MySQL GROUP BY – Easy Guide To Grouping Data In MySQL

Mysql Group By

In this tutorial, we will study the MySQL GROUP BY clause. The MySQL GROUP BY clause collects data from multiple rows and groups the rows into subgroups based on their value. GROUP BY is usually used with the SELECT statement. As you proceed with this tutorial and in the world of databases, you will notice that aggregate functions are prominently used along with the GROUP BY clause. 


Syntax for MySQL GROUP BY

SELECT expressions FROM table_name [WHERE conditions] GROUP BY column_name(s);

Note that you may include other clauses or even subqueries in the above syntax.


Examples of MySQL GROUP BY

Consider the below Employee table.

Group By Employee Table
Employee Table

Simple Example using GROUP BY

Let us start with a simple example first. How about grouping the values of the Department column into subgroups? We use the below query,

SELECT Department FROM Employee GROUP BY Department;

And we get the output as,

Group Simple Example

You will notice that there is another way to get the same output. If we use the DISTINCT keyword, we will get the same output. In that case, the query is,

SELECT DISTINCT Department FROM Employee;

And the output is the same as what we get with the GROUP BY query above.

Distinct And Group By Similarity

Using GROUP BY With Aggregate Functions

GROUP BY is prominently used with all the aggregate functions. We will see how GROUP BY is used with a few of these Aggregate Functions.

Using COUNT()

How about finding the number of employees in each department? We will use the aggregate function COUNT() for this.

SELECT Department, COUNT(*) FROM Employee GROUP BY Department;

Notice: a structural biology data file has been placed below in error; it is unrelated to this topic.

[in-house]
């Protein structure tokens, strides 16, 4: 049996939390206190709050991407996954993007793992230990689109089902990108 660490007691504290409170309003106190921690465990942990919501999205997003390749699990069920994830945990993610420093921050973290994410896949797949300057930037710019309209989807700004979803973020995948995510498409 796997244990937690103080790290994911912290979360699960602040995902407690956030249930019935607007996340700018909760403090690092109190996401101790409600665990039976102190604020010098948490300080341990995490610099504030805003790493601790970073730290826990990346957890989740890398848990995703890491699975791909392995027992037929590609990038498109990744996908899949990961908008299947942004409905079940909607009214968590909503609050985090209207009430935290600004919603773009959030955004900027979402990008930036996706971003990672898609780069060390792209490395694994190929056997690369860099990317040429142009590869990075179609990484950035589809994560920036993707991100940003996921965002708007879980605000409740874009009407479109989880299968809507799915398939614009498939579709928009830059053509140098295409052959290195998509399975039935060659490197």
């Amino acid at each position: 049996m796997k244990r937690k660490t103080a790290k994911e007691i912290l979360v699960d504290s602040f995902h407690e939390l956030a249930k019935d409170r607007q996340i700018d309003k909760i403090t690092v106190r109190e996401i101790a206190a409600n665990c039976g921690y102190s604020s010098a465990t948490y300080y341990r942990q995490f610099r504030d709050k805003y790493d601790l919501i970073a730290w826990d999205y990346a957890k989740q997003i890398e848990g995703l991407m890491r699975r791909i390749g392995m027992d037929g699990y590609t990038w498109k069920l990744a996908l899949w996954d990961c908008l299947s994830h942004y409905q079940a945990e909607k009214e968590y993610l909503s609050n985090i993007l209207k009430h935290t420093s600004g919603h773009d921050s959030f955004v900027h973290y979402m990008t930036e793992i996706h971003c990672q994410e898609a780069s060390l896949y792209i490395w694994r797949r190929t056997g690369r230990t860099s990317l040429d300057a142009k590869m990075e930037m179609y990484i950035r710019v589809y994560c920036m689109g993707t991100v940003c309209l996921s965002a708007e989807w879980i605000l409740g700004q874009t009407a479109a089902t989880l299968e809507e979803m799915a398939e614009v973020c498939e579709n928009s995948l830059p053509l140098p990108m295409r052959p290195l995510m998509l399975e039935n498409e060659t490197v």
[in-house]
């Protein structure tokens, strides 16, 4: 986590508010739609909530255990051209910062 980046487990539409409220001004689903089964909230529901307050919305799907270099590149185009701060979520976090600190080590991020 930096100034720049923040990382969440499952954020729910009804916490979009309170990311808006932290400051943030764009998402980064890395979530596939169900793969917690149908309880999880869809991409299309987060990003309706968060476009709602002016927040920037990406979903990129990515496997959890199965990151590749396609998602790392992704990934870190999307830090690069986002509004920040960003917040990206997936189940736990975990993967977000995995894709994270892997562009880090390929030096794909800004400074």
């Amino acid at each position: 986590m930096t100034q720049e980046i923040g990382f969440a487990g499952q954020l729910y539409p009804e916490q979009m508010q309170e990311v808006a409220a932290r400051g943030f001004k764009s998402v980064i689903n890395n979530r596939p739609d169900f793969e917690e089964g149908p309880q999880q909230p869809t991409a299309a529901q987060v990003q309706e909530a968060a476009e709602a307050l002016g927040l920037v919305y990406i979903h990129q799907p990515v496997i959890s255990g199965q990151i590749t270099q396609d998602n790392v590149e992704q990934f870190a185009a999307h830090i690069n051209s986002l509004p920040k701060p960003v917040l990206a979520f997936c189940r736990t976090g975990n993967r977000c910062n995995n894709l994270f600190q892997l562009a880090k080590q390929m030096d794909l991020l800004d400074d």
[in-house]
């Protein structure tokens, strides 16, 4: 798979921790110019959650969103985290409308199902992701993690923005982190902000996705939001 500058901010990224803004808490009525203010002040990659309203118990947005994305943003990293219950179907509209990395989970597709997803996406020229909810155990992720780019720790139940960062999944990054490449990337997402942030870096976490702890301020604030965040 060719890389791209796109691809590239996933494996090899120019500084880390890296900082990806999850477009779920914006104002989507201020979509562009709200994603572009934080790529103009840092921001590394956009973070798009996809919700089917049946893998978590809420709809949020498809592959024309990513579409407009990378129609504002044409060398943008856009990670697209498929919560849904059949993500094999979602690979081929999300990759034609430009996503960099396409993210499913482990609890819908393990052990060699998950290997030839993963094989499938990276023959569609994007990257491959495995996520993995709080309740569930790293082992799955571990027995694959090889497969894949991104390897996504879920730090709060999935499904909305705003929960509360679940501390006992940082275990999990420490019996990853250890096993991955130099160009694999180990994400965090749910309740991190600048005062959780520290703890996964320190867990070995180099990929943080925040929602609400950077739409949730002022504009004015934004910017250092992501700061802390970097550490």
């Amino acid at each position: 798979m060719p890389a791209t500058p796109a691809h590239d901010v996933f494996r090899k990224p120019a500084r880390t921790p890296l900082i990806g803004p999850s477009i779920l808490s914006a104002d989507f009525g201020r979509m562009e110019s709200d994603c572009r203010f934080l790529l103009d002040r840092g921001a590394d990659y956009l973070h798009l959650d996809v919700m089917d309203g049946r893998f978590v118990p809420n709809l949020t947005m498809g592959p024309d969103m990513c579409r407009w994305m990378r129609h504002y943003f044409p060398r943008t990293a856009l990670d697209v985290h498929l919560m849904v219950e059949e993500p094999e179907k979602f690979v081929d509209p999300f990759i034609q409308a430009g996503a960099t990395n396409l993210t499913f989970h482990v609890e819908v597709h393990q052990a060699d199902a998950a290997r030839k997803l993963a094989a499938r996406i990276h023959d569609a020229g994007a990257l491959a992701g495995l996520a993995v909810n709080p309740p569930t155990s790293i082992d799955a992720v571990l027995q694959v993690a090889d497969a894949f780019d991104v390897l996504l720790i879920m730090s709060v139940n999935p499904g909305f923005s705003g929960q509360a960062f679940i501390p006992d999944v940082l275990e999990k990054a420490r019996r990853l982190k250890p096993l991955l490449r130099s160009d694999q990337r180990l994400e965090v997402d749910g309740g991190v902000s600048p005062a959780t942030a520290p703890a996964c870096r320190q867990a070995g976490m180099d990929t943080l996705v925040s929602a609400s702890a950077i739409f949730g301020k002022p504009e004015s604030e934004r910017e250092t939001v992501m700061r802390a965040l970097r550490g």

And we get the output as follows,

Group By With Count

Two columns are formed in the result as specified by us in the query. The first column tells us the Department names and the second column tells us the number of employees in that particular department.

With MAX()

Now let us use the MAX() function with GROUP BY. How about finding the highest salary in each department? We use the following query,

SELECT Department, MAX(Salary) FROM Employee GROUP BY Department;

And the output we get is,

Group By With Max

With AVG()

Lastly, let us see an example of how the AVG() function works with GROUP BY. Let us find the average salary for each office and group it in our result-set. We use the following query for the operation,

SELECT Office_Code, AVG(Salary) FROM Employee GROUP BY Office_Code;

The output is,

Group By With Avg

Using GROUP BY With The IN Operator

Let us see a complex example now. Let us find out the number of employees in the offices with codes ‘MUM’ and ‘PUN’ and group it in our result-set. We will use the WHERE clause and IN operator for this.

SELECT Office_Code, Count(*) FROM Employee WHERE Office_Code IN ('MUM', 'PUN') GROUP BY Office_Code;

And we get the output as follows,

Group By In Operator

Conclusion

Just like the aggregate functions, GROUP BY proves useful in data analysis. GROUP BY clause is like an added layer for effective querying with tables. For more information, do check out the links below.


References